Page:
In 960 King Eadgar restored to his thane (minister) Wulfric certain lands in Berkshire and Sussex, the latter including 'Steddanham'. (fn. 2) By the time of Edward the Confessor STEDHAM had come into the hands of Earl Godwin, of whom it was held by Edith; and in 1086 it was held of Earl Roger by Robert (fitz Tetbald). It was assessed at 14 hides; there were 3 mills, woodland yielding 40 swine, a quarry worth 6s. 8d., one haw in Chichester, and a church. A Frenchman held 1 hide and 4 acres of this estate. (fn. 3) Robert's estates later became the honor of Petworth, and the overlordship of Stedham came with that honor to the Percies. One knight's fee in Stedham was held in 1302 by the prior of the hospital called God's House in Portsmouth, (fn. 4) to whom it had probably been given by one of the Percies, and remained in the possession of that house until its dissolution. The manor was retained by the Crown until 1557, when it was granted with the advowson to William Denton of Cowdray, (fn. 5) whose executors held the advowson, and presumably the manor, in 1579. (fn. 6) By 1592 it had been acquired by the first Viscount Montague, (fn. 7) whose son sold it in 1611 to William Coldham. (fn. 8) In this family it remained until 1680, (fn. 9) but by 1684 it had passed to Thomas Grey of Woolbeding, who in that year settled it on his daughter Jane on her marriage with Dowse, son of Sir Dowse Fuller. (fn. 10) Jane died in 1715, leaving a daughter Margaret, wife of Samuel Pargitter. (fn. 11) Their son Samuel Pargitter Fuller sold the manor, with a messuage in which Viscount Montague formerly lived, and a water-mill, to Sir John Peachey in 1741. (fn. 12) His grandson Lord Selsey sold to John Utterson in 1799, (fn. 13) and in 1808 Edward Vernon Utterson sold the manor to (Sir) Charles William Taylor, (fn. 14) from whose son it was bought in 1866 by Sir John Hawkshaw, F.R.S. (fn. 15) It was subsequently acquired by Mrs. Scrimgeour and is now held by Mrs. J. A. Scrimgeour.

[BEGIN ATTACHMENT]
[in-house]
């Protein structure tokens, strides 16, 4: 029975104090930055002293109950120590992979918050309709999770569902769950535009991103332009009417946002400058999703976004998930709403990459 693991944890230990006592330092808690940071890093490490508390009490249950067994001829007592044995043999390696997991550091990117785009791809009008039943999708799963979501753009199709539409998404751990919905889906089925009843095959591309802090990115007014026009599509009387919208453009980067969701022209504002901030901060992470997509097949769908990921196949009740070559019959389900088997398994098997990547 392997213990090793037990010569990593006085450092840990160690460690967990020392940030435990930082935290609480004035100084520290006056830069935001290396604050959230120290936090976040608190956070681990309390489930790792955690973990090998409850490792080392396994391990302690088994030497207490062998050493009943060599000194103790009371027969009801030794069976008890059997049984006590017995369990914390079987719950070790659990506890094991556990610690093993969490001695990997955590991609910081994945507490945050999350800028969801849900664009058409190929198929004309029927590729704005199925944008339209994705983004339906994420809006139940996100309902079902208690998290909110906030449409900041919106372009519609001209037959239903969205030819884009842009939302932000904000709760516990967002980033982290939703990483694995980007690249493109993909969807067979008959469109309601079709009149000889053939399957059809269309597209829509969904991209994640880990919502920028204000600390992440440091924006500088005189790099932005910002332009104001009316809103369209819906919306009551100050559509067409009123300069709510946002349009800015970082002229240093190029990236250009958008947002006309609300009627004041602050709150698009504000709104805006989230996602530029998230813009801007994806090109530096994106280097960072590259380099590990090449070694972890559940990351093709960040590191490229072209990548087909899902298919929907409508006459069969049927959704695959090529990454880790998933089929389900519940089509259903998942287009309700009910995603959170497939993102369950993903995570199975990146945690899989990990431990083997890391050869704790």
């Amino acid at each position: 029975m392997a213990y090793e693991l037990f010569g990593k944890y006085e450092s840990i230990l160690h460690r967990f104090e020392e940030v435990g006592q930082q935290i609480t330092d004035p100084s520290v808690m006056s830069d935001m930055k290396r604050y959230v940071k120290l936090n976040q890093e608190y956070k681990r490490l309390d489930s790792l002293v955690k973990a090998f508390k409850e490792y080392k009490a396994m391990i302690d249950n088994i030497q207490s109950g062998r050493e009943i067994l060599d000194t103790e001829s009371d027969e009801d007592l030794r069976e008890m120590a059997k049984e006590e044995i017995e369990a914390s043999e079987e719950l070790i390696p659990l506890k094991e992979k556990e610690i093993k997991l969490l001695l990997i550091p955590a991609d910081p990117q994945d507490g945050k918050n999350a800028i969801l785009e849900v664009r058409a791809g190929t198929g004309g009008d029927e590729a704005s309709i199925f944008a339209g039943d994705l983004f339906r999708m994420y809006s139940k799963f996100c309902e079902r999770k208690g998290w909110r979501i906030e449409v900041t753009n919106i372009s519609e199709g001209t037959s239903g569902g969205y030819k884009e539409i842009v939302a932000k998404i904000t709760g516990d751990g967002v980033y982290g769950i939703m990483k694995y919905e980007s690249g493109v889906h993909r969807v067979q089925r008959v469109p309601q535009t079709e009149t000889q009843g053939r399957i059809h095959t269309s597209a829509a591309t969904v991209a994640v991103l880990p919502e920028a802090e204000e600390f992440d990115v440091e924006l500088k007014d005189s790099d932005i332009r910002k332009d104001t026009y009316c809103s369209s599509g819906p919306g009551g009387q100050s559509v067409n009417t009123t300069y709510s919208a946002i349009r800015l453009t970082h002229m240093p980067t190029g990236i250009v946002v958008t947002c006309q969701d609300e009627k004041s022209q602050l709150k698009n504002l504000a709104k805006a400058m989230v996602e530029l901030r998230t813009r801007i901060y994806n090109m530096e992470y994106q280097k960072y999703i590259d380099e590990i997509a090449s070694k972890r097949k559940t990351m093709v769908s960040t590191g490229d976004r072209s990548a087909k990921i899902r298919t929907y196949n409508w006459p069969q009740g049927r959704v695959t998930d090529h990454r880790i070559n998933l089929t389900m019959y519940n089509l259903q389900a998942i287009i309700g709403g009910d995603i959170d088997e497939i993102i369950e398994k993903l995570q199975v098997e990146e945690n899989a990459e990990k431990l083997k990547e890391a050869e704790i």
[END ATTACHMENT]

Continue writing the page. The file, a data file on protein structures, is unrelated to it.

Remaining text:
An estate in Stedham called the manor of HALL was conveyed to Edmund Ford by John Peche, grocer of London, and Anne his wife in 1545, (fn. 16) and a similar conveyance was made to Ford by Henry Wyndesor and Eleanor his wife in 1549. (fn. 17) No more is heard of it until 1662 when Richard Stringer of Petworth bequeathed to his son Richard his tenement known as the manor of Hall alias Bridgefoote Farm. (fn. 18) The younger Richard left his lands in 1676 to endow a free school at Petworth, (fn. 19) but the manor came into the hands of Laurence Alcock, of whom it was bought by Roger Hopkins before 1686, in which year he made his will leaving it to his wife Anne for life and then to his niece Mary, widow of Roger Hopkins, and to any son she might have by a later husband or to her two daughters. When the will was proved in 1689 Anne was dead and Mary married to John Jenman. (fn. 20) In 1709 the manor was conveyed to John Saunders by Richard Ewen and Mary, Richard Challen junior, Richard Challen senior and Anne, and William Hewett and Mary. (fn. 21) It is next found being conveyed by John Knight and Susan to William Pruett in 1788, (fn. 22) after which nothing is on record.